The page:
Posts in the category »   «  ( 117 Posts )

  • Report on the coseismic effects of the 24 August 2016 Amatrice Earthquake

    The EMERGEO Working Group has conducted extensive field work after the 24 August 2016 Amatrice Earthquake in Italy and put together a report on the coseismic effects. The report is in English and can be downloaded from the INGV earthquake Blog here: PDF (6.1 mb)

    The report includes data on environmental earthquake effects like surface ruptures, fractures, landslides, and rockfalls. More than 2400 data points have been collected.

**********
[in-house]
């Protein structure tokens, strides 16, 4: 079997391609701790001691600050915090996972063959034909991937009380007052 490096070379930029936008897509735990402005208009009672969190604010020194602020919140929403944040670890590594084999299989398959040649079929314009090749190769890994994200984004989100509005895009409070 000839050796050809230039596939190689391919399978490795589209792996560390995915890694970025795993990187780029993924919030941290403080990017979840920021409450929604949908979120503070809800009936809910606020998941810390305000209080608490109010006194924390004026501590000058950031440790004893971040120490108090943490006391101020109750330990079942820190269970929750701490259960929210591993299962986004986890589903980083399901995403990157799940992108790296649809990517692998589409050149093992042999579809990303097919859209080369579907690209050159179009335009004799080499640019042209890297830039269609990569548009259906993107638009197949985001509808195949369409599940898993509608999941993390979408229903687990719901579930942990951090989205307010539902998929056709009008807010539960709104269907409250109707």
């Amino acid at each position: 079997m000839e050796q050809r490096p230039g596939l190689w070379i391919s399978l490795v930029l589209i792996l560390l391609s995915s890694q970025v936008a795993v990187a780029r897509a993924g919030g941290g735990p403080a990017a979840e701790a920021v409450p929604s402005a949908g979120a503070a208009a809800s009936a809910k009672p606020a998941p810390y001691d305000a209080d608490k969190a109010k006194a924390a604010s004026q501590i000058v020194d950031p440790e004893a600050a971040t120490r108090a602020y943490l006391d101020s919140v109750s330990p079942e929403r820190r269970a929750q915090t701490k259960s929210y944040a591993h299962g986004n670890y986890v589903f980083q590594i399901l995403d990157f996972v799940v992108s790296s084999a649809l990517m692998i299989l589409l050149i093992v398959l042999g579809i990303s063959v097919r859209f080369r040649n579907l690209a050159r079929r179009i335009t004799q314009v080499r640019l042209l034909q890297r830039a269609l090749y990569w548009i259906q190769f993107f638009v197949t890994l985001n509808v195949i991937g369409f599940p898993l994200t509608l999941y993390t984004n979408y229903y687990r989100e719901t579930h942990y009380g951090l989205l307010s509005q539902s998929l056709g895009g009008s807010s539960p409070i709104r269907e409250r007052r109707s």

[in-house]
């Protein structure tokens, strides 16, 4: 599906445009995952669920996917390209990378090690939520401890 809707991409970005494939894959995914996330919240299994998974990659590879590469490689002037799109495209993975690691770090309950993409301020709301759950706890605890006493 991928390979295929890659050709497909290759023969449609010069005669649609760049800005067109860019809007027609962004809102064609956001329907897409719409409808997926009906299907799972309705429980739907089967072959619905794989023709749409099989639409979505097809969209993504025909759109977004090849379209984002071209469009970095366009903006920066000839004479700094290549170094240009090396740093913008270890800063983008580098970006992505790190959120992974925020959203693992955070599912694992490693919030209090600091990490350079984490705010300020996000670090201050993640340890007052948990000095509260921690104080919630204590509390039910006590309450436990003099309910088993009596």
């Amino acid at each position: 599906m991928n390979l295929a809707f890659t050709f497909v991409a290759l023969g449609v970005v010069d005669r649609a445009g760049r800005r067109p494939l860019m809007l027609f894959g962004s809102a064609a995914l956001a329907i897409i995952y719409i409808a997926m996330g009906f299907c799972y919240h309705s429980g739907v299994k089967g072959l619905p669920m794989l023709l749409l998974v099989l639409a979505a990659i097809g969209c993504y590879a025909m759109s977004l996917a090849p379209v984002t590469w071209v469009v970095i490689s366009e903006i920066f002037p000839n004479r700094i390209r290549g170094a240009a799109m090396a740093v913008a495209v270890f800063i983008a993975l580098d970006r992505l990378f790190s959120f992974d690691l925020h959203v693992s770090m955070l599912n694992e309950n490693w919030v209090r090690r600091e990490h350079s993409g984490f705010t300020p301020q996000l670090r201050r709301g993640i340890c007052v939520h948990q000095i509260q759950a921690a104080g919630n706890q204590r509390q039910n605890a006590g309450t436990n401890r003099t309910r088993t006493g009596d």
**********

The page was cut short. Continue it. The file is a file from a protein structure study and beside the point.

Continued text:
Please cite the report as follows:

    • EMERGEO Working Group (2016). The 24 August 2016 Amatrice Earthquake: Coseismic Effects. doi: 10.5281/zenodo.61568

    The EMERGEO Working Group consists of Pucci S., De Martini P.M., Nappi R., Pantosti D., Civico R., Ricci T., Moro M., Cinti F., Brunori C.A., Di Naccio D., Sapia V., De Ritis R., Gori S., Falcucci E., Caciagli M., Pinzi S., Villani F., Gaudiosi G., Burrato P., Vannoli P., Kastelic V., Montone P., Carafa M., Patera A., Vallone R. (all INGV) and Saroli M., Lo Sardo L., Lancia M. (University of Cassino and southern Lazio).

    Thanks to Francesca Cinti for pointing me to this!

     

  • Classification of earthquake-induced landslide event sizes